The developer specifies the Perforce path and changelist from which to build her code. She can also specifythe tools used for the build, and the parent branch used to run tests against her code. Because Flash isalways shipping, we typically have 3 to 6 production branches in addition to the mainline. Each productionbranch may have different features or fixes, and the tests to run need to account for that. After making herselections and choosing ‘Start Build’, dozens of computers spin up to either build or test her code. After 1to 2 hours, she can check the results of her build on the status page.
Other developers keep their own sandbox branches and often share branches with each other to conservecomputing resources and minimize integration time.Nightly, Continuous, Sandbox Build ConfigurationsThe Flash Runtime team supports 3 levels of configuration:Sandbox. The sandbox configuration was described above, and is typically run on new, untested, orexperimental code.Continuous. Our production branches are continuously built and tested 24 hours a day to validate codechecked in. These builds are synced incrementally and built about once an hour.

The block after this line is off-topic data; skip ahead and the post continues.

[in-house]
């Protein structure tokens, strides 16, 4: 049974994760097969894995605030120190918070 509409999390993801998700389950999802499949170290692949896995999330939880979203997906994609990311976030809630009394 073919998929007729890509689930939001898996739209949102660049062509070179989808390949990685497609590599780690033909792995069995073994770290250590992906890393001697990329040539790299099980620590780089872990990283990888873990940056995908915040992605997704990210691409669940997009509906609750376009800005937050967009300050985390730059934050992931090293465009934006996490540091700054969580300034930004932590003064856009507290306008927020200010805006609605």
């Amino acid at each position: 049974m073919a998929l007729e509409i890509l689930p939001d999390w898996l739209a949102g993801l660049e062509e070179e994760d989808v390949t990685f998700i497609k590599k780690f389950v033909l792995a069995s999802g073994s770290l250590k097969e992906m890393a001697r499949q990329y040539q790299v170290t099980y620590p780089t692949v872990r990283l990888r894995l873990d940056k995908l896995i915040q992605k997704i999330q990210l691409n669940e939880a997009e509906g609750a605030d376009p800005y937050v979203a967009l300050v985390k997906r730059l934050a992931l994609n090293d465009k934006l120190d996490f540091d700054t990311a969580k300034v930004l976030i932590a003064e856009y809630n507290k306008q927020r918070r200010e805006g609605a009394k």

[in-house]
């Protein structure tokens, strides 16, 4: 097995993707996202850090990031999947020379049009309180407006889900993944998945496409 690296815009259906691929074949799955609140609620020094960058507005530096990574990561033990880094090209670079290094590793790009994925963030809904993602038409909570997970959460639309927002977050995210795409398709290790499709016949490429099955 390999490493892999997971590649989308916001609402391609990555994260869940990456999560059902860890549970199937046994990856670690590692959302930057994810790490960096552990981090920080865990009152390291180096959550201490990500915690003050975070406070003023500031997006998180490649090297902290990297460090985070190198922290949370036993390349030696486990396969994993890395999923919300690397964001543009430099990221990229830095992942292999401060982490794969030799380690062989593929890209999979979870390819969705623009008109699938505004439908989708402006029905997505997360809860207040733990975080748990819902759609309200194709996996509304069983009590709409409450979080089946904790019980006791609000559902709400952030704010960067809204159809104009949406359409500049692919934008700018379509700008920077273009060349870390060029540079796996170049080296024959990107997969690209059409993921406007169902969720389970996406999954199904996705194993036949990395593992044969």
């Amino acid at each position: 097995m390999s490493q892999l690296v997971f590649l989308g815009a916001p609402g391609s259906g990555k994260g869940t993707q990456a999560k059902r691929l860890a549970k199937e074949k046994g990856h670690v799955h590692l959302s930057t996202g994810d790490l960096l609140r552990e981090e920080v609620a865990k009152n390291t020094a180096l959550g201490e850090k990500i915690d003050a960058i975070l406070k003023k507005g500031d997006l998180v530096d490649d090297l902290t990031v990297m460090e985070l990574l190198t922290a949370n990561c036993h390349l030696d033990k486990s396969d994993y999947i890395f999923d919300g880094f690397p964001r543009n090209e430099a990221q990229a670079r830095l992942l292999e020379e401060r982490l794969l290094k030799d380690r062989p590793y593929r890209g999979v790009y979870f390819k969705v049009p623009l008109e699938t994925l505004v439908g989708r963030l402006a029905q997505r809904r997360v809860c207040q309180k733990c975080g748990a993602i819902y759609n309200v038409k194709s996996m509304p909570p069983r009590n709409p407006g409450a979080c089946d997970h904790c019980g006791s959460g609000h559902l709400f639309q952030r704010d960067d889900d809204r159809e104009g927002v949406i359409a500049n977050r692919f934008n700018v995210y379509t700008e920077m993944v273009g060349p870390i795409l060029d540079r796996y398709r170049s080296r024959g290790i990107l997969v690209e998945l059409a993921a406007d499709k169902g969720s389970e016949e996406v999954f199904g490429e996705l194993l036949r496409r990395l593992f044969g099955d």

Nightly. A scheduled script increments the version number in Perforce prior to building the officialproduction builds. This occurs once a day on a typical release. Once a build becomes a Release Candidate(RC) the nightly builds stop and official builds are built on demand.Tracking quality and performance metricsAll new code has to be run against a set of tests that are appropriate for the type of builds that are running.A sandbox or continuous build is tested against a quick set of automated tests that exercise corefunctionality in under 10 minutes. An official nightly build is tested against an automated battery of teststhat run in about 30 minutes. A release candidate is typically tested with automated and manual tests thatrun between 48 and 72 hours.As new devices are added to the test matrix, the system has to be made aware of their availability andcapabilities. Even as some devices may lack certain features, a core set of capabilities need to be validated
in an automated manner. Graphics, audio, and video tests are difficult to automate and some tests have tobe done manually.References:Lee Thomason & Jim Corbett – Flash Player Architecture InfoLeah Zagreus & Alvin Luison – Flash Player Testing Info